For some time now I have been asking myself why the world’s leading bankers have still been unable to talk directly to the masses in order to apologise for their role in creating a financial crisis in which so many people suffered and commit to doing their best in order to avoid the same thing happening again. Continue reading
Posted in Banking, Business, People
Tagged ABN AMRO, Anglo Saxon, Banks, Controls, Culture, Employees, Goldman Sachs, Governance, Human, Investment Banking, managers, people, strategy, UBS
Banks that are too big to fail or TBTF are by definition also too big to manage or TBTM. In Part II of the series we look at the role played by the growth of products and markets in this phenomenon. Part I can be found here.
What is it about the industry that makes banks so susceptible to becoming TBTM or too big to manage? As noted in Part I, egos and megalomania do play a significant part. However, they are definitely not the whole story.
For many bankers, performance is synonymous with size. Bankers take it as gospel that the greater their share of a particular product market, the greater the profits to be earned from that market. It is obvious that such a proposition does not necessarily hold true.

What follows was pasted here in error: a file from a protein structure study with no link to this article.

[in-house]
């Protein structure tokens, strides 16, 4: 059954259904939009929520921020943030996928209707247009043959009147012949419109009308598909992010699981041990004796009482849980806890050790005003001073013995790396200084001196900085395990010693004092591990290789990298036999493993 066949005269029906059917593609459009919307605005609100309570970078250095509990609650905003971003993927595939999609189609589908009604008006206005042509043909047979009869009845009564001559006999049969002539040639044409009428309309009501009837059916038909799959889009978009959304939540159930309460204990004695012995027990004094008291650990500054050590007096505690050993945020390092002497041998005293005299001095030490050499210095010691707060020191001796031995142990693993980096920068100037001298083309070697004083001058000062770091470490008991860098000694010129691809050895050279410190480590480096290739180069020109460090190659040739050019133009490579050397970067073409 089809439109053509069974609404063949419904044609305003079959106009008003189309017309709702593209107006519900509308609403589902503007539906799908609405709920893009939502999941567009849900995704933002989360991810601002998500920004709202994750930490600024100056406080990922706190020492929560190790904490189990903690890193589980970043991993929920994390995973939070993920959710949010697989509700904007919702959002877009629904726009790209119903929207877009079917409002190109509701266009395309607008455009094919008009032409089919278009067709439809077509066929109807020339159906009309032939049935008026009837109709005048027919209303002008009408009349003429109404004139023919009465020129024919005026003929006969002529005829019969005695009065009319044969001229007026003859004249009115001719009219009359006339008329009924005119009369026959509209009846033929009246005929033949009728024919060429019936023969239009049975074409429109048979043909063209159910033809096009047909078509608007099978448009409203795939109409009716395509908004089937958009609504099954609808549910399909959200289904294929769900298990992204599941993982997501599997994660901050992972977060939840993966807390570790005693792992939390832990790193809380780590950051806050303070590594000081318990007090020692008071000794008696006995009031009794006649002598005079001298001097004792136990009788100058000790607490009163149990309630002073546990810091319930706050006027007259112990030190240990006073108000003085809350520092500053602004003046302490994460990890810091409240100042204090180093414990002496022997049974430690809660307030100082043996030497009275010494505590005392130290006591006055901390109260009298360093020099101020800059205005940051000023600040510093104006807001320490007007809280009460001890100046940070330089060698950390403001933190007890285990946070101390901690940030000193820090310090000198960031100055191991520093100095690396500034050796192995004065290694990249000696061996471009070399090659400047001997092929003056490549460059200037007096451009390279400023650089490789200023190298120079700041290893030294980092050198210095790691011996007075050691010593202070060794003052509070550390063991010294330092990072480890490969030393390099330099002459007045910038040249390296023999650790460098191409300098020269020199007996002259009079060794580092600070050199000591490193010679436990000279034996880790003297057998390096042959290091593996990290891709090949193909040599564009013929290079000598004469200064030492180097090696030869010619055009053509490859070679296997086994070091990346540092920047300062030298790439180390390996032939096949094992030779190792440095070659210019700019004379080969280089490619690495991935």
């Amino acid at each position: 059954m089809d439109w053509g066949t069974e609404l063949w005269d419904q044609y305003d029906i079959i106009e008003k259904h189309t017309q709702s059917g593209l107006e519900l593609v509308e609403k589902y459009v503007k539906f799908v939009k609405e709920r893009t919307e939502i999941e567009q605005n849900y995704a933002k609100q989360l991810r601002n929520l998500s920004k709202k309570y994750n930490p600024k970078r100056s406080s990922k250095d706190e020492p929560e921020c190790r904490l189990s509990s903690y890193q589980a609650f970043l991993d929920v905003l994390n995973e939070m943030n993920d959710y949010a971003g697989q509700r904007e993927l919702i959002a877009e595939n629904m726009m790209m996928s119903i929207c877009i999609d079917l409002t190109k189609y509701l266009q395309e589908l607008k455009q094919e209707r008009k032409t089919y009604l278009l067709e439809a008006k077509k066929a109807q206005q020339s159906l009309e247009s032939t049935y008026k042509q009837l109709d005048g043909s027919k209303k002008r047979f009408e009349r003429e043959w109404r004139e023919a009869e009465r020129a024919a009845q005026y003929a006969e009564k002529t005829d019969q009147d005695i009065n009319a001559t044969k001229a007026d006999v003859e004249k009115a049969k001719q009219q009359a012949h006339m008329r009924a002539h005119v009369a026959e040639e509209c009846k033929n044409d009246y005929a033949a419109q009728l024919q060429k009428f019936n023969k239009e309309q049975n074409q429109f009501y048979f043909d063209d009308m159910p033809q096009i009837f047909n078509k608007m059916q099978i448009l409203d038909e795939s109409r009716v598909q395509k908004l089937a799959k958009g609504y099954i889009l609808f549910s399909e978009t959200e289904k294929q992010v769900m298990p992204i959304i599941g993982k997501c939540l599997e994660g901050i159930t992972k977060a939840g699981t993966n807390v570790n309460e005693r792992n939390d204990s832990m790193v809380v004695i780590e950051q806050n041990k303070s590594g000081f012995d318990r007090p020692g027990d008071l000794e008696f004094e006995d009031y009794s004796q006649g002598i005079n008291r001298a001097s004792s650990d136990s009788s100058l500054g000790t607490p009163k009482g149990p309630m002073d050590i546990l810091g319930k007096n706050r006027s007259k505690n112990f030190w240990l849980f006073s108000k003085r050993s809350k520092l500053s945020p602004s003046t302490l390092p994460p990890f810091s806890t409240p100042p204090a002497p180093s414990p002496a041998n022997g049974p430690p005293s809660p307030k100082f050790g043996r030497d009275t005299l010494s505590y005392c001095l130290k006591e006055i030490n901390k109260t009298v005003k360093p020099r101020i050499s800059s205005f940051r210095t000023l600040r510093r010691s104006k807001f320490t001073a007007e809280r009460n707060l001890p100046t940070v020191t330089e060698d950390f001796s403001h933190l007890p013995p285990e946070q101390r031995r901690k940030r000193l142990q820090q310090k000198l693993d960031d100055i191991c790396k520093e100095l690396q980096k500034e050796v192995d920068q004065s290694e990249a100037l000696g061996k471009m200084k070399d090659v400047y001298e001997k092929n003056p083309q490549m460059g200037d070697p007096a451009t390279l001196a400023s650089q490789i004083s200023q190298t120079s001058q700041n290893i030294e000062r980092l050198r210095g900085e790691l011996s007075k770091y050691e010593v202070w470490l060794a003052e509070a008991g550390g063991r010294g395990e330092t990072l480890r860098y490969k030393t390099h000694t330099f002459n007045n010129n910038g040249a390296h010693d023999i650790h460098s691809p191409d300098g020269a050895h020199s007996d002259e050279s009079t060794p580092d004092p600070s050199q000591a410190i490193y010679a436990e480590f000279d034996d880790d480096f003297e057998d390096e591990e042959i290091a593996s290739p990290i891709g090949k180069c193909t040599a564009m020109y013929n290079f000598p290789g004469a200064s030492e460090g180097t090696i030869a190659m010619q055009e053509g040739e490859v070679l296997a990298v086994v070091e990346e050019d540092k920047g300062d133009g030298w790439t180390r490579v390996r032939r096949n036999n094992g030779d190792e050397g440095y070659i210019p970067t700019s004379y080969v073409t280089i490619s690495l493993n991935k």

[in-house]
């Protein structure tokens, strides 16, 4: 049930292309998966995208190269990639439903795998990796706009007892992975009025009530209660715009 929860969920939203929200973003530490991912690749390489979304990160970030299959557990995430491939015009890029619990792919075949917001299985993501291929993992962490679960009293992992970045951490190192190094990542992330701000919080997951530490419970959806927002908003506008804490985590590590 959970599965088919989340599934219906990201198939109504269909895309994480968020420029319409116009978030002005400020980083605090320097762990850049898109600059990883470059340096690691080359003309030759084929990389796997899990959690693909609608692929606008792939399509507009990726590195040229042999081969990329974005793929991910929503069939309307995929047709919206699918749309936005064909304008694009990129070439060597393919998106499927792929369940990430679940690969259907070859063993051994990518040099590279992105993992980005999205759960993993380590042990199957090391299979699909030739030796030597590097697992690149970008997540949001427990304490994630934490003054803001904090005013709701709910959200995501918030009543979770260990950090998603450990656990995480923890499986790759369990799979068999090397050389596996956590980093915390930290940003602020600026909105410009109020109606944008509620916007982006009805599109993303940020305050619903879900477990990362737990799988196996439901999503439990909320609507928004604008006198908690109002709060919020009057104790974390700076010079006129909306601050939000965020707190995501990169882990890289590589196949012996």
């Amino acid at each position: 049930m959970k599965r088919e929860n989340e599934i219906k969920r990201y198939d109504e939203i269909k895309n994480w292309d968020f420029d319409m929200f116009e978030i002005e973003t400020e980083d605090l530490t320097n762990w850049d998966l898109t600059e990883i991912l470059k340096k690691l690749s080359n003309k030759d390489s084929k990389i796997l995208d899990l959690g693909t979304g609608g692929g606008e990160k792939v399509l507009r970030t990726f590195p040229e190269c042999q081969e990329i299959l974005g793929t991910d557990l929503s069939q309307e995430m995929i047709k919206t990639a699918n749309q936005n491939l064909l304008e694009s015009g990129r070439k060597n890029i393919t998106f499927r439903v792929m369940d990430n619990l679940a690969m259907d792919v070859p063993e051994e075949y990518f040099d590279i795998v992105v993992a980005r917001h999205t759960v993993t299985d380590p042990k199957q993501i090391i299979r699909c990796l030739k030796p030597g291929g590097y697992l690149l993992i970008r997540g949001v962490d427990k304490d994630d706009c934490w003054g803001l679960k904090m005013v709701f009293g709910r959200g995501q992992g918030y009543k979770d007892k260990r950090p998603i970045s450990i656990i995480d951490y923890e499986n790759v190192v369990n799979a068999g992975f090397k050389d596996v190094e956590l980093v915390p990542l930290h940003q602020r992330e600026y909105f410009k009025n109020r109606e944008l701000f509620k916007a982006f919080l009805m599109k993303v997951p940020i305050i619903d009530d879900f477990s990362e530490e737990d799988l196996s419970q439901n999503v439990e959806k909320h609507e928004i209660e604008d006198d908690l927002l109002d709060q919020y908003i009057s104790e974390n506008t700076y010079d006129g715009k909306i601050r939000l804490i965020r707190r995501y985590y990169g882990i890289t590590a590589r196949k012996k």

Posted in Banking, Business
Tagged Banks, Business, credit derivatives, economy, financial crises, Financial Crisis, Goldman Sachs, herd mentality, JP Morgan, markets, Merrill Lynch, Mortgages, Risk, Risk Management, Subprime, TBTF
This is the third in a three-part series of articles on the financial crisis. The links for Part I and Part II can be found here and here respectively.
A New Strategic Business Model – The Human Asset Bank
Our analysis in Part II demonstrates that the financial crisis was from beginning to end about human failings and the values, or lack thereof, which gave rise to those failings. As such, an appropriate remedy must be based on the human ecosystem that surrounds each bank and the industry as a whole.
I call this human ecosystem of banks and the values necessary for them to achieve economic and competitive sustainability The Human Asset Bank. However, the change we seek can only come about if banks, and the industry as a whole, show wholehearted and genuine commitment to making such a change. This is entirely consistent with our opening proposition in Part I – that more legislation, more regulations, more governance and more controls are not what banks need.
Thus, a commitment to change and to The Human Asset Bank would be as follows: Continue reading